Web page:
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Today’s post is coming to you again from Mr. Mike Bennett. Learn from his first hand experiences with a mean little plant.


Fall is soon to be upon us. Cooler temperatures, shorter days, football and all those beautiful fall colors. Getting up close and personal with some of those colorful leaves can get you into trouble though. Some people, myself included, are very allergic to a mean little unassuming plant, called poison ivy.

It’s estimated that only about 15% of the population is not allergic to poison ivy, and I am definitely not one of them. My doctor has told me each exposure to it takes you down a notch in being immune, until finally you are no longer immune, so if you are one of the lucky 15%, you still need to take proper precautions.

Poison ivy during this time of year will be one of the very first to turn color. Usually a very reddish-orange color. A very tell-tale sign is seeing these beautiful vining red leaves on a power pole or tree trunks.

Poison Ivy

“Leaves by three, stay away from me”…. I believe is the saying about this little evil plant. Three leaves off of one stem, and a hairy woody vine are signs to stay away. The allergic reaction is caused by the plant’s chemical, urushiol, which is a colorless resin/oil found in both the leaves & vine.

Clothes, shoes, even tools and can actively carry the resin for months after the initial contact. It’s said that the plant can carry the urushiol for up to a year after it has died.

I told you this was a mean plant!

There are a few old wives tales that are not based in fact and in some cases very dangerous. For instance, don’t burn the plants – especially in the city limits. Don’t eat the leaves; contact with mouth can cause blisters in the mouth and in extreme cases can cause your throat to swell shut. And despite its ugly rash, no, it is not contagious.

You have to come in contact with the resin/oil, not the rash. Now you could still have some on your shoes or clothing to transfer to someone else….or like me after a horrible outbreak lasting over 4 weeks, go and use the same tools as before and get it again without any direct plant contact.

Did I mention it’s a mean plant yet?

If you think you may have come in contact with poison ivy resist the urge to rub your eyes, face or other tender areas. Trust me on that, I learned that lesson the hard way. I had a diagonal line thru my face over my left eye with it swollen shut for days after wiping the sweat from my brow. I could have made a great pirate… ARGHHH.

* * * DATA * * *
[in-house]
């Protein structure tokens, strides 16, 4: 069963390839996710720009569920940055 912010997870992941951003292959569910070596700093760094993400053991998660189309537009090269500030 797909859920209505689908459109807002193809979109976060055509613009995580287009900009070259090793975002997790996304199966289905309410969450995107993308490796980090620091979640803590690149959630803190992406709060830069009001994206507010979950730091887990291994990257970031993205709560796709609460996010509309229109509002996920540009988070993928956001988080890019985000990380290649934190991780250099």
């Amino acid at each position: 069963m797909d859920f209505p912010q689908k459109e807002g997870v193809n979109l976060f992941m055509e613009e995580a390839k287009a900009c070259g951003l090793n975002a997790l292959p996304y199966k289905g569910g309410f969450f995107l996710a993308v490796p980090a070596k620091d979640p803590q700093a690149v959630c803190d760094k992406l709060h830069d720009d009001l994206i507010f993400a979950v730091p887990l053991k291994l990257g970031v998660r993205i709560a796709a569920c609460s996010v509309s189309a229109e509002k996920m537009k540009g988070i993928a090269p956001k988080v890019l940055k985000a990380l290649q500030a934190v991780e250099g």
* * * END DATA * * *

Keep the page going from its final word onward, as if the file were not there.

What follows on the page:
Stay far away is the best plan to avoid poison ivy. But if you must go out into the woods for hunting, or nature walking, hiking etc., please take proper precautions. There are several over-the-counter soaps and lotions that are specific in aiding you to not get any resin on you that can be absorbed into your skin. Long sleeves and long pants are a great precaution as well. And I would always wash very aggressively after any such outing. It’s going to take more than just soap, and usually a lot of friction, to displace any resin/oil off of your skin.

Pets generally don’t have issues with poison ivy, but do be careful around them if they were in the woods with you. The resin/oil can be on their coat and transfer to you just by normal contact.

If poison ivy has managed to make it into your landscape, your best bet is to remove if over the winter by physically cutting it out once all the leaves have shriveled and fallen. Again use proper precautions and wash well after because the oil can be found in the vine as well.

Poison ivy can also sometimes be controlled with herbicide applications depending on the location and the surrounding vegetation. When in doubt, give LawnAmerica, Inc. a call. We will be happy to take a look and help determine the best course of action for this mean little plant.

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